I ran on, receiving encouragement from some fellow Brits at the entry point for the next swim; they’d completed the sprint course the previous day and had offered their services as marshals, receiving an envy-inducing Ötillö sweatshirt for their troubles.
I was now catching the tail-end men’s teams who’d started 15 minutes prior to my wave. I took advantage of having them as company on the first of the long swims, a 1 km slog along the coastline. There was a little bit of a current so I used my Solent swimming knowledge to swim shallow and avoid the worst of it. That did mean, however, I swam very close to some hardy fishermen, who thankfully didn’t look at all askance when I floated under their lines.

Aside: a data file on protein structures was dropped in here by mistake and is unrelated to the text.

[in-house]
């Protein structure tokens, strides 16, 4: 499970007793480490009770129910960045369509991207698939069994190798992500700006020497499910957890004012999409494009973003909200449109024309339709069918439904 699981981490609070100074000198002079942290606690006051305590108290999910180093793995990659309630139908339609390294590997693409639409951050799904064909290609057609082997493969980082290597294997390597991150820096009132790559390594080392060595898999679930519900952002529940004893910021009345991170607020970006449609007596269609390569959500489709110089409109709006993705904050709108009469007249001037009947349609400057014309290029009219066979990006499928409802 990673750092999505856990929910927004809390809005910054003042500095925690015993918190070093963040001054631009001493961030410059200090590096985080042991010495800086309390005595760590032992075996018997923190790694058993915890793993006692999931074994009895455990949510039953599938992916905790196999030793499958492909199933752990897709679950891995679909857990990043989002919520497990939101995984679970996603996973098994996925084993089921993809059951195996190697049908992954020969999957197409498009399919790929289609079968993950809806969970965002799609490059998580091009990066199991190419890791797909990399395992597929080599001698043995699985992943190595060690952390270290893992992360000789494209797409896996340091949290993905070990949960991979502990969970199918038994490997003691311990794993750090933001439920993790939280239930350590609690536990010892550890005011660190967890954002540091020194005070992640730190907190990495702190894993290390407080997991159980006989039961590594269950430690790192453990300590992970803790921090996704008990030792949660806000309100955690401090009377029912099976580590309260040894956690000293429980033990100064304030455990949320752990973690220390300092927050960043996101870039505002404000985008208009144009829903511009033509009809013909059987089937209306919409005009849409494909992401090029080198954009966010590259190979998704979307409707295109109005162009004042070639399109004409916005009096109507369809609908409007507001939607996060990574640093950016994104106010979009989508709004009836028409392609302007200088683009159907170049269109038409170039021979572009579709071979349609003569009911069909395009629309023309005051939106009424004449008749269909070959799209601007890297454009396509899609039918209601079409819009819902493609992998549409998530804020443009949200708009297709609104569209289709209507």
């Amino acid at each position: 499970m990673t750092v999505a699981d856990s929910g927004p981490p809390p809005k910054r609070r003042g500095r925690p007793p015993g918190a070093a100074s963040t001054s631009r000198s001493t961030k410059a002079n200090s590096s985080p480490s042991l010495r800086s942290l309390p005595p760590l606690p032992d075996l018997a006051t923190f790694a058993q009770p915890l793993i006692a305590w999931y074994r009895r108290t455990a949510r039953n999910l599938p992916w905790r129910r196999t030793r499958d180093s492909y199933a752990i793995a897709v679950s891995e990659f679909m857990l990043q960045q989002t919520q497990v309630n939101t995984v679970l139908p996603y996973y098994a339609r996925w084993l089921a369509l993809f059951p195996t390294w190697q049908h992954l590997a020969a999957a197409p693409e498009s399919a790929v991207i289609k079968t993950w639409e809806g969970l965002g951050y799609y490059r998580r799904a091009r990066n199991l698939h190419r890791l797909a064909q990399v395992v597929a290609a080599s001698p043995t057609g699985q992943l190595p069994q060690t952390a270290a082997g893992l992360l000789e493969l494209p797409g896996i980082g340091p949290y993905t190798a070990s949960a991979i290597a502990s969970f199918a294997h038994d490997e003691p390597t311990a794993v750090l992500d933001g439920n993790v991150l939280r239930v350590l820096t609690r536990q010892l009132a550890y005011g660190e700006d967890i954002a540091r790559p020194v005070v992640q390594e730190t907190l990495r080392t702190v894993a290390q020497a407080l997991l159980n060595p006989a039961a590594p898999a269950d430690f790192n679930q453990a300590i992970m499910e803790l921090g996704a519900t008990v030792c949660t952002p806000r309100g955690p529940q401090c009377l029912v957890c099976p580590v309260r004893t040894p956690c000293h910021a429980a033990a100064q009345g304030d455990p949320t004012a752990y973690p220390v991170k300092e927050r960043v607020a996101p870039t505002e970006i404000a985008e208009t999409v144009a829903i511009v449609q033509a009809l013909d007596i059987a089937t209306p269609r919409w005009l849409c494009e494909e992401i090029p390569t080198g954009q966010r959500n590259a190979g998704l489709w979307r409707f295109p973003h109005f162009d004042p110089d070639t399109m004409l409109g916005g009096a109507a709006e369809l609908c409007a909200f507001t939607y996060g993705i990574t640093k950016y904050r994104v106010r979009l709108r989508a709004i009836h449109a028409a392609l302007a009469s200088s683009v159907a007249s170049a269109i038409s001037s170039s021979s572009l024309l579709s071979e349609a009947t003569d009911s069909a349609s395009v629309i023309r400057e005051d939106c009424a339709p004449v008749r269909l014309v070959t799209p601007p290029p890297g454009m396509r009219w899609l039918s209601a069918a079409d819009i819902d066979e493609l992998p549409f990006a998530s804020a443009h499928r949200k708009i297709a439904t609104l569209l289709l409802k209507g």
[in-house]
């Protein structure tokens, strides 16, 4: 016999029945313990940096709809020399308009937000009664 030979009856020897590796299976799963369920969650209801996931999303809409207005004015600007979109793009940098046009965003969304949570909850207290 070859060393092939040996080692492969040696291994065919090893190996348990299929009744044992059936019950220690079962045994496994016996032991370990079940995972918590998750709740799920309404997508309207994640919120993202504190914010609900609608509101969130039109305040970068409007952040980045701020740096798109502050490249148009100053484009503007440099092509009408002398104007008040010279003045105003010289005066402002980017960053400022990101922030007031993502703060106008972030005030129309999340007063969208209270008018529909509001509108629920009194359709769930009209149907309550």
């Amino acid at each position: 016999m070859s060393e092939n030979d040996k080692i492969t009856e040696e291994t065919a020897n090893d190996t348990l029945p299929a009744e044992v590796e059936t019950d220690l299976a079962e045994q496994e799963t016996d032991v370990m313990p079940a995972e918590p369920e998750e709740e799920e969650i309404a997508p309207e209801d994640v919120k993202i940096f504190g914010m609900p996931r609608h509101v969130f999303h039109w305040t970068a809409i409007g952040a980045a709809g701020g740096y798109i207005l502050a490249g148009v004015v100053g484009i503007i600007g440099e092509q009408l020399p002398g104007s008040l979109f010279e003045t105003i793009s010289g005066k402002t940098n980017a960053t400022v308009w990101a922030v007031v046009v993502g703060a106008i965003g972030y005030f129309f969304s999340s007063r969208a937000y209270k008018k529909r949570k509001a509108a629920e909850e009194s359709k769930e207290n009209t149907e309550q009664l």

There was only a brief run to the next swim entry, but it involved a warning of quicksand, which I obviously just ran straight through, suddenly losing my leg up to the knee. Amused by my own idiocy, I dragged myself out and headed for the longest swim section. I described this one in my notes after the event as 1.3 km of hell, so that should give you an idea of how hard it was. We headed into the waves back out of the bay and along the coastline once more. After setting out quite confidently I suddenly realised I hadn’t actually listened to any instructions. I looked up, hoping to see other swimmers in front, so I could determine exactly where I should be swimming. I could see the men’s team from the last swim to my right, so that was comforting, but the waves were hiding anyone else.